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Give Brett Brown, Sixers credit for not playing NBA draft safe

Give Brett Brown, Sixers credit for not playing NBA draft safe

The Sixers had every reason to play it safe.

Selecting in the lottery without an actual general manager in the war room to make the tough, bold decisions and two franchise players already in place, not many would’ve rolled their eyes if Brett Brown and company simply sat at No. 10 and took a safe prospect that would fit and contribute right away.

At first, that’s exactly what it appeared they had done.

Mikal Bridges, who didn’t even look like he’d last until No. 10 a few weeks ago, fell right into the Sixers’ lap. And despite reportedly having discussions about taking high-risk/high-reward wing Michael Porter Jr., the Sixers ultimately selected the safest prospect and best fit on the board in Bridges.

But as the Malvern, Pennsylvania, native was making his media rounds wearing a Sixers hat and talking about continuing his basketball career in the Philadelphia area, Brown and the Sixers' front office didn't stop working the phones (see video). And just before the Suns were about to select fellow Villanova Wildcat Donte DiVincenzo No. 16 overall, the Sixers were faced with an offer they couldn’t refuse. 

Bridges was shipped out to Phoenix in exchange for Zhaire Smith out of Texas Tech, who the Suns took at 16, and an unprotected 2021 Miami Heat first-round pick. Less than an hour after selecting a hometown kid whose mom worked for the team and could contribute to winning basketball from Day 1 as a three-and-D wing, the Sixers traded him for a raw, freakishly-athletic guard who attempted just 40 threes in college and a future first-rounder.

Look, this move was obviously surprising and sprinkled with some bad optics. There were rumors all week leading up to the draft that the Sixers had interest in trading up into the top five, but it just seemed unlikely they’d make that drastic a move for a prospect, especially without a GM in place. That narrative felt legitimized when the Sixers wound up staying at 10 and selecting a high-floor/low-ceiling player. And that’s what made flipping Bridges six picks later for a raw player like Smith and a future pick so surprising. It was an abrupt shift from a win-now move to a long-term, upside play.

But after the initial shock (and awkwardness of Bridges’ Philadelphia professional sports career not even lasting as long as Frank Gore’s) of the trade wore off, it was hard not to be impressed with the value that the Sixers came away with. Brown told reporters that Bridges was their “1A” and Smith their “1B.” If that’s indeed so, the Sixers got one of the top two players on their board, at least at the time of making their pick at 10, and added a potentially super-valuable pick in the process. Put aside how perfect a fit Bridges would’ve been or how concerning Smith’s shot is, that’s a great value deal in a vacuum.

Is it a sure thing that pick even lands in the lottery? Of course not. But the Heat’s pick was slated 16th this year and they’re projected to be over the cap for the next two seasons. Then, the only players currently under contract for the 2020-21 season are James Johnson, Kelly Olynyk, Josh Richardson and Bam Adebayo for a total of $23 million. While they have a ton of projected cap space to still improve their roster in the 2020 offseason, that’s not too bad of a current outlook for the pick.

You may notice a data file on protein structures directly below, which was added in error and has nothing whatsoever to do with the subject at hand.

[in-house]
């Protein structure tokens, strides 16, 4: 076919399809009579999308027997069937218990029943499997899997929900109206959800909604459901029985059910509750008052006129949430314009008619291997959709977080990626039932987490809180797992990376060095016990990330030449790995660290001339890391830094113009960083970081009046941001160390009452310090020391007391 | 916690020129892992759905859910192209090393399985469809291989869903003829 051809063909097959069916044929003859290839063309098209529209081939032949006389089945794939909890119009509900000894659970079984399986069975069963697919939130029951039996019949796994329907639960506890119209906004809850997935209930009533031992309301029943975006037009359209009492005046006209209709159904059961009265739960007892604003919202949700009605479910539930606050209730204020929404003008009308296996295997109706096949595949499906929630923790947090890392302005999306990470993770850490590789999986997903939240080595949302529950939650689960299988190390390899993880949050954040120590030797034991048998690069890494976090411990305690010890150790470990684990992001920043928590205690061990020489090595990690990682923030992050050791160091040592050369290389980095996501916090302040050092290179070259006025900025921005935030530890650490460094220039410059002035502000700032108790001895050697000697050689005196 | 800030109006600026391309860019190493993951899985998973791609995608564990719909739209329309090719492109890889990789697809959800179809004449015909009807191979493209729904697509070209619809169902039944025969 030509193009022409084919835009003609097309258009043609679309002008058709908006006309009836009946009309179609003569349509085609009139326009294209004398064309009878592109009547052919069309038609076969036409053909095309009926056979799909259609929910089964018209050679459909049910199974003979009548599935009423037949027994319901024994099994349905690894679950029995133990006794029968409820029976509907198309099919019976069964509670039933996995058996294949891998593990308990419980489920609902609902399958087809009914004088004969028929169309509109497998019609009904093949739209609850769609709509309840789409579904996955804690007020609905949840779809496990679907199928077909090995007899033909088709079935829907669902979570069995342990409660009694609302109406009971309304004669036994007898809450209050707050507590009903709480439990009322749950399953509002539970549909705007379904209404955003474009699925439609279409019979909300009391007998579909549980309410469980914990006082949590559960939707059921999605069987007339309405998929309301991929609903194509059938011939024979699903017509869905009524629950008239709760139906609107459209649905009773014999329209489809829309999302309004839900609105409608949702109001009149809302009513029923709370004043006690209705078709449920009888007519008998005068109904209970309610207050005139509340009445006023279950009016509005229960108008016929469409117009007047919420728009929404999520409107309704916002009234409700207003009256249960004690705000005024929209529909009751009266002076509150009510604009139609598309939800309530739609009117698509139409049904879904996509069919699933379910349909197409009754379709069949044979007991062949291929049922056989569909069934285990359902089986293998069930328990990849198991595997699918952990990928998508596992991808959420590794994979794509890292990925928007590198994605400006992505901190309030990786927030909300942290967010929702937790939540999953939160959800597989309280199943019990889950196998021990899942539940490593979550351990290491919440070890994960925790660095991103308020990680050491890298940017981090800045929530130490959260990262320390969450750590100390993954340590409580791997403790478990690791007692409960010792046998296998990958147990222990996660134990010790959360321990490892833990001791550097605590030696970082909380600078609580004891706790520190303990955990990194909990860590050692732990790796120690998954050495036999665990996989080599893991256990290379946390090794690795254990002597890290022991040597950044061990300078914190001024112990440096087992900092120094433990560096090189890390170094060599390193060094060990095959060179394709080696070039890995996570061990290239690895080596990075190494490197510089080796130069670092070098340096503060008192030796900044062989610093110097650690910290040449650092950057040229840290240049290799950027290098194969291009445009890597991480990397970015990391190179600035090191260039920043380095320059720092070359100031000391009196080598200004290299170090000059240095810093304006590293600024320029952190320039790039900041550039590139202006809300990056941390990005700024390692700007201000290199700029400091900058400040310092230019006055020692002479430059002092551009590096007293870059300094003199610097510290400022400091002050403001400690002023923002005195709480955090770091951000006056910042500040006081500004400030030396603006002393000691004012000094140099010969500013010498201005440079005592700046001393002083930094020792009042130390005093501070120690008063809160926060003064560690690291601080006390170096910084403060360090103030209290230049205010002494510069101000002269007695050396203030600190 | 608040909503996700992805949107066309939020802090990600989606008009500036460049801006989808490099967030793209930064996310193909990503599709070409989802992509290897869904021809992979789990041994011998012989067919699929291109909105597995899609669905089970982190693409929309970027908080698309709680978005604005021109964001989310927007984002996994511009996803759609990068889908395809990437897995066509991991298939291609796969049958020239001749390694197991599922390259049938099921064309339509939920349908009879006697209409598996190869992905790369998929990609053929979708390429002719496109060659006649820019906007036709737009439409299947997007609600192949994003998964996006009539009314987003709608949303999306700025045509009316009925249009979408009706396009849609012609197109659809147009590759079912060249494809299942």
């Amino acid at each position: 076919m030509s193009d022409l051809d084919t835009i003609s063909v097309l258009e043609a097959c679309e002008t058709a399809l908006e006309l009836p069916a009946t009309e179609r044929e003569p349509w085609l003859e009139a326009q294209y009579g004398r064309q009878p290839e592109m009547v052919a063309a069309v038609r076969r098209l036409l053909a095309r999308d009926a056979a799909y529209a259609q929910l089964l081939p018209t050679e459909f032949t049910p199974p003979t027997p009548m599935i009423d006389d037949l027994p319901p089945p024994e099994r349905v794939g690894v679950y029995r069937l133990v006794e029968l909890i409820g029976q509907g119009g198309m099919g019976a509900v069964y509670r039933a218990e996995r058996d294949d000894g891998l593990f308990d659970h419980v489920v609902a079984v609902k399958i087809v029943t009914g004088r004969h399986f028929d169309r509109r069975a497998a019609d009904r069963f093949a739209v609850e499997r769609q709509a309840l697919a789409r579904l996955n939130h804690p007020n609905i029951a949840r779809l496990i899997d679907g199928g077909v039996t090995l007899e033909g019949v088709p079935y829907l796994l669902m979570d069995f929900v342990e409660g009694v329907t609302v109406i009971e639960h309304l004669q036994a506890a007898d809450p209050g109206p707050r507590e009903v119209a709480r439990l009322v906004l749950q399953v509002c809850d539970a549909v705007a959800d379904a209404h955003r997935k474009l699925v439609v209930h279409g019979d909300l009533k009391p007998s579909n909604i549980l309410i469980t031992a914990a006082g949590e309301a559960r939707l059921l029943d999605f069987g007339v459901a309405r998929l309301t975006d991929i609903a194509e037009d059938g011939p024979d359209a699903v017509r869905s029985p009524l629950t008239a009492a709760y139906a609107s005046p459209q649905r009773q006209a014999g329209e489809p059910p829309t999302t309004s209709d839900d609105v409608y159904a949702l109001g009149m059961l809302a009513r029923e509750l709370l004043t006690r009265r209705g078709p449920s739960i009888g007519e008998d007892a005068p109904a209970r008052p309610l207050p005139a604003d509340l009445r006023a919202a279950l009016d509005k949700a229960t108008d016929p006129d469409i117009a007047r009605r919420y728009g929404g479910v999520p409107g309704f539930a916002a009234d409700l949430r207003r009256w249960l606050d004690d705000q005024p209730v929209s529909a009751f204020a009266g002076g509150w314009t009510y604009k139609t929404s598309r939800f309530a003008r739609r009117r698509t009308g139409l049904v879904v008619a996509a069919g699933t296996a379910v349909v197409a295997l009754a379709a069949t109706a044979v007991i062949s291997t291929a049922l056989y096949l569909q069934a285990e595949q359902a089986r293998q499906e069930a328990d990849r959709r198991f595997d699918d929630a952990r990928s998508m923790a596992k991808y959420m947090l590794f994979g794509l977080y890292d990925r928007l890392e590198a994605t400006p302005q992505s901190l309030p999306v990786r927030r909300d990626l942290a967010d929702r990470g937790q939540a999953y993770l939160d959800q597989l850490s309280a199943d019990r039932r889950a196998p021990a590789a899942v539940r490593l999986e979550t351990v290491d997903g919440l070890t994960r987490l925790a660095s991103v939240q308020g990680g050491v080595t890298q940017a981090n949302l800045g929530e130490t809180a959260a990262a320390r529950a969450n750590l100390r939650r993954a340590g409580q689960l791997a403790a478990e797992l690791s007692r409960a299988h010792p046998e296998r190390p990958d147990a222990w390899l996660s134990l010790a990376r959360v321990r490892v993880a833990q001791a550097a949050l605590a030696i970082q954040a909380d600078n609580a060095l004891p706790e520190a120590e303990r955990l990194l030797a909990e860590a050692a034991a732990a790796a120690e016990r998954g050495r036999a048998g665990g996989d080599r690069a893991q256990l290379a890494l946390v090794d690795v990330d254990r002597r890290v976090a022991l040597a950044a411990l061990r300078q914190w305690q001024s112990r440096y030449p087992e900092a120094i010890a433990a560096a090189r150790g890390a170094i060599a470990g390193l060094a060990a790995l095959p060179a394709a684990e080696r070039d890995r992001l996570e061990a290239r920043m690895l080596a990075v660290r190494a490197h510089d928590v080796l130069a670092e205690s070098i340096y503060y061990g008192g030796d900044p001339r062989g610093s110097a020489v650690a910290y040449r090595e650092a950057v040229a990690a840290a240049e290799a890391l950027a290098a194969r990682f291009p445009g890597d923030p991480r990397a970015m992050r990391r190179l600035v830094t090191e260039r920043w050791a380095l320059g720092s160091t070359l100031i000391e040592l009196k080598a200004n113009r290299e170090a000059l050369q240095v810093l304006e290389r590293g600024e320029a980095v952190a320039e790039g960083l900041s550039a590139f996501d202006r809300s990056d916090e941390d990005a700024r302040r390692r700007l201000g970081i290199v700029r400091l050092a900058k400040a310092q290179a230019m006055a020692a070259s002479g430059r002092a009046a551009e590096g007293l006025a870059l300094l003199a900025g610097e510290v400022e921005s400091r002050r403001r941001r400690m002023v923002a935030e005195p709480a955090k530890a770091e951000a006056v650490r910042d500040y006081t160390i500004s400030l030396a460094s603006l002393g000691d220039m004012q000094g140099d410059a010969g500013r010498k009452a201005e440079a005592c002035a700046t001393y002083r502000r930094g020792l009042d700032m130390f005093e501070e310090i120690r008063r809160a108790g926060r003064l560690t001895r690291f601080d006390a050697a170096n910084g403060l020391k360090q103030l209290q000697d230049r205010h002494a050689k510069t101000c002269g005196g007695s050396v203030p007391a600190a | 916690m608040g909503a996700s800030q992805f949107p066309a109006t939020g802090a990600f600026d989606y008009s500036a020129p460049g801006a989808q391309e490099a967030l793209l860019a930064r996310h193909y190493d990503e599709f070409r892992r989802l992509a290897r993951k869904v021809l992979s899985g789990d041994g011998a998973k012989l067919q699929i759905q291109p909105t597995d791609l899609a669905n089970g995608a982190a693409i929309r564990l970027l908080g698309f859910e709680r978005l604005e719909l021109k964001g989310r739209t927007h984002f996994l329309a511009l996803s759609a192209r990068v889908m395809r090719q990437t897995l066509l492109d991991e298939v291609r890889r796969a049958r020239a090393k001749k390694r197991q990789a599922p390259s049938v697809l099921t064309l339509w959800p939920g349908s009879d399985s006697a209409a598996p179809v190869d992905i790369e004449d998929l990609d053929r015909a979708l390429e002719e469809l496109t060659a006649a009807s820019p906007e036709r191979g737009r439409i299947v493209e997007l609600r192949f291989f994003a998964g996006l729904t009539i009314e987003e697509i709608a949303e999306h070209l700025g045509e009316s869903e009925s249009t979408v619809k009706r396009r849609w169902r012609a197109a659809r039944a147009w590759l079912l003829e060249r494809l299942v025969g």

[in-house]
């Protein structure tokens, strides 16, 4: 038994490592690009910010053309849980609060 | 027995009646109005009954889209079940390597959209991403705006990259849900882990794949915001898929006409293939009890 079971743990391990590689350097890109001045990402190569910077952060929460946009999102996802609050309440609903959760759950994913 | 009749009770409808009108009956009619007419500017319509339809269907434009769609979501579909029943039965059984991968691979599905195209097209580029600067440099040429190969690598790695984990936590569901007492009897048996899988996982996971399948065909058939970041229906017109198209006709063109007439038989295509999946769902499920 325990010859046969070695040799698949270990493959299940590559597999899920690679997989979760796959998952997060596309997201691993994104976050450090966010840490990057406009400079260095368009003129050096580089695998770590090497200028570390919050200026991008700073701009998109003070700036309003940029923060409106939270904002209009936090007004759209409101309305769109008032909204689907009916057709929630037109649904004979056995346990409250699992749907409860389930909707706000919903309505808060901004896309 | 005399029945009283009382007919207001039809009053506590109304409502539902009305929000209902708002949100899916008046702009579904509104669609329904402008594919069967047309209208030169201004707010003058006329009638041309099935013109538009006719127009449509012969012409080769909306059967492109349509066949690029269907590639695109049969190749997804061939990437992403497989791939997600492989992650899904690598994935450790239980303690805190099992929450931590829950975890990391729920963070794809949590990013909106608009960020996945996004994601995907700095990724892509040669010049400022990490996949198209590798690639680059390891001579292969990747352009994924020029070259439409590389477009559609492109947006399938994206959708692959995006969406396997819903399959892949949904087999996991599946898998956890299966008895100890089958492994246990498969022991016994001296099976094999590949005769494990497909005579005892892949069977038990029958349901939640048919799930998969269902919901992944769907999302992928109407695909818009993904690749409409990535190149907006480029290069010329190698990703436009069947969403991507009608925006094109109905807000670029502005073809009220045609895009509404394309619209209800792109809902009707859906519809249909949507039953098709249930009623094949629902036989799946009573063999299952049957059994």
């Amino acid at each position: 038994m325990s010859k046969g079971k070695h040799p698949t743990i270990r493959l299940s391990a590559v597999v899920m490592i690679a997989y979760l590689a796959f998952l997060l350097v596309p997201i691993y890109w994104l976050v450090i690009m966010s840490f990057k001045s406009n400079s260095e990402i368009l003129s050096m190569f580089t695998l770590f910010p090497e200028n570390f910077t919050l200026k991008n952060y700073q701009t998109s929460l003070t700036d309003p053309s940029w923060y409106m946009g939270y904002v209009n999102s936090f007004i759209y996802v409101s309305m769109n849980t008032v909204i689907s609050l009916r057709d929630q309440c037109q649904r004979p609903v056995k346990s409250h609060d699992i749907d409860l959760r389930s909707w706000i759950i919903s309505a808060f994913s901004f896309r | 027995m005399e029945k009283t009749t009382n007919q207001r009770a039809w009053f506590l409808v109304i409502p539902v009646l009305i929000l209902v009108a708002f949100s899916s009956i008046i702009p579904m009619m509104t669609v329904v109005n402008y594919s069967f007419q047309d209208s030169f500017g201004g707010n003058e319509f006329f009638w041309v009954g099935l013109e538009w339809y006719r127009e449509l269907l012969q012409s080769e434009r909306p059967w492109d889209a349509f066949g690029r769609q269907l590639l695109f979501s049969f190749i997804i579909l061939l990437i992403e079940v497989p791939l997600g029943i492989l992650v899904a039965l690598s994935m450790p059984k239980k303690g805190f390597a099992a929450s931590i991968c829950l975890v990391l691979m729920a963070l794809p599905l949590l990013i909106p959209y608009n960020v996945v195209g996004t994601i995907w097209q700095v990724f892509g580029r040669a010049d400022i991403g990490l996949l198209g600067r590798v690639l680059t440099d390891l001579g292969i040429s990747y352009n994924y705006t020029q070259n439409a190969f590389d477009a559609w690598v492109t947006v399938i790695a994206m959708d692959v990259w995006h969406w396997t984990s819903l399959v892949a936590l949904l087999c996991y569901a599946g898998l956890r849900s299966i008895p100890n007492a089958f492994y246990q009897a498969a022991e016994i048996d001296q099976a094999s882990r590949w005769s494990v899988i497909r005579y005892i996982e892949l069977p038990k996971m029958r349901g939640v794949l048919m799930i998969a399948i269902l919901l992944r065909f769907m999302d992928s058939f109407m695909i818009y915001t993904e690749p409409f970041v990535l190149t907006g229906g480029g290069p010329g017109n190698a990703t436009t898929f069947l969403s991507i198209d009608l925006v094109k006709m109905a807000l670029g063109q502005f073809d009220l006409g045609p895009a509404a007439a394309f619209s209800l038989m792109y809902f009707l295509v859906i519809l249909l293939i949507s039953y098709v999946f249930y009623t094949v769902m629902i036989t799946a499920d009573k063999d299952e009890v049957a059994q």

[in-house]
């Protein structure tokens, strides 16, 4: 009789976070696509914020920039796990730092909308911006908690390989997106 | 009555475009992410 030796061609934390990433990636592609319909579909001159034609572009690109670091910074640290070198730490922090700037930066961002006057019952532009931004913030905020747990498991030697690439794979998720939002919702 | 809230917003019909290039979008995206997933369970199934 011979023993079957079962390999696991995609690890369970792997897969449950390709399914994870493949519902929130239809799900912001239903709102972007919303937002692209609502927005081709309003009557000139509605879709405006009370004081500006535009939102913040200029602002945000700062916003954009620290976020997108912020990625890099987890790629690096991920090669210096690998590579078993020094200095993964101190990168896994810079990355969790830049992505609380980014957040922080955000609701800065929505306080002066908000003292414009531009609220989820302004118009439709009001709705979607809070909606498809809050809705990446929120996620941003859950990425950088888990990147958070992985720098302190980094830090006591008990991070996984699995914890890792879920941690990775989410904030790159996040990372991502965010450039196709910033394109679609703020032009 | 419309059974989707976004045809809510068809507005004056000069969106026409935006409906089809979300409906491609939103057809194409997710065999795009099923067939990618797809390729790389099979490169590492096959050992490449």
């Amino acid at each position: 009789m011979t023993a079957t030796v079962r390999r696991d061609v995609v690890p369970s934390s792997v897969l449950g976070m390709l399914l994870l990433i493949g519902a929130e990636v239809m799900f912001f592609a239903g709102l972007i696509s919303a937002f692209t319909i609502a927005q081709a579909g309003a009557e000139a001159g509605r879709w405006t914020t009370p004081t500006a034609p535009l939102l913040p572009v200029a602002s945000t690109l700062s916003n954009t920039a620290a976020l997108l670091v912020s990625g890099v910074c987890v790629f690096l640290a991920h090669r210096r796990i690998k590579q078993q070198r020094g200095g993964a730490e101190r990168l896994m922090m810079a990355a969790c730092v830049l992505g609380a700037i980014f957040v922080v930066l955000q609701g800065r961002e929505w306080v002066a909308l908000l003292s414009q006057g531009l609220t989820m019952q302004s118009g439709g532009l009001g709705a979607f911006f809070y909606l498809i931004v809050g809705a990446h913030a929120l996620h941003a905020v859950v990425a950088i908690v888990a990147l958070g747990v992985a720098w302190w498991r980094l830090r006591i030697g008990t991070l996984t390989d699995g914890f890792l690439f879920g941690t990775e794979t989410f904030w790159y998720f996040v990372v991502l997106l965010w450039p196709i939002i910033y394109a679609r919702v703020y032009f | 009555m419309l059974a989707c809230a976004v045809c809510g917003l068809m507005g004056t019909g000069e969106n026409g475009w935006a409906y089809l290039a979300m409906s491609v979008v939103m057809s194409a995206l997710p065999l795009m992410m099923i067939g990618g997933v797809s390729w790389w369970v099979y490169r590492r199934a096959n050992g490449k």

And there’s certainly risk in swapping out Bridges for Smith as well. For starters, it’s not a reach to say it probably makes the Sixers worse in the immediate. And if Smith’s three-point shot doesn’t develop, it’s hard to see how he fits with Ben Simmons and the Sixers long-term, whereas Bridges would've been a perfect complementary player.

But the reason you make this deal is for the upside. Smith has a ways to go to be more than just a slasher in a half-court offense, but if he can improve his shot, which Brown seemed optimistic about, and handle he’ll become a dynamic two-way player. And remember, the Sixers surrendered an unprotected 2019 Sacramento Kings pick (which still conveys to the Sixers if it lands at No. 1) in the Markelle Fultz trade. While the Heat pick they acquired isn’t currently as valuable as the Kings pick, it gives them a future asset that could bolster their trade package for a star or just be used to draft a cost-controlled player in 2021, when the one-and-done rule could be abolished.

There’s no crowing a winner of this trade at the moment, that won’t come for a few years down the line when the actual value of the three assets in this trade is actualized. But give credit where credit is due to Brown, who is wearing two hats all of the sudden during the franchise’s most important offseason of this century and isn't shying away from it. A concern with coaches also acting as general managers is whether they're able to keep their natural desire as a coach to win in the now out of their executive decisions. 

Making his first major transactions as interim general manager Thursday night, Brown rightfully left his coach’s hat at home.

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Sixers trade rumors: Breaking down Kentavious Caldwell-Pope's fit

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Sixers trade rumors: Breaking down Kentavious Caldwell-Pope's fit

A popular name among Sixers fans came up in a trade rumor over this past weekend.

Suns swingman Trevor Ariza was mentioned in a possible move to the Lakers, per ESPN.

Ariza going elsewhere could be disappointing to some, but the reason we’re writing about it is that the Sixers are mentioned as a team that could help facilitate the deal. Kentavious Caldwell-Pope is reportedly unhappy with his role and the Sixers "could be a landing spot," according to the Los Angeles Times.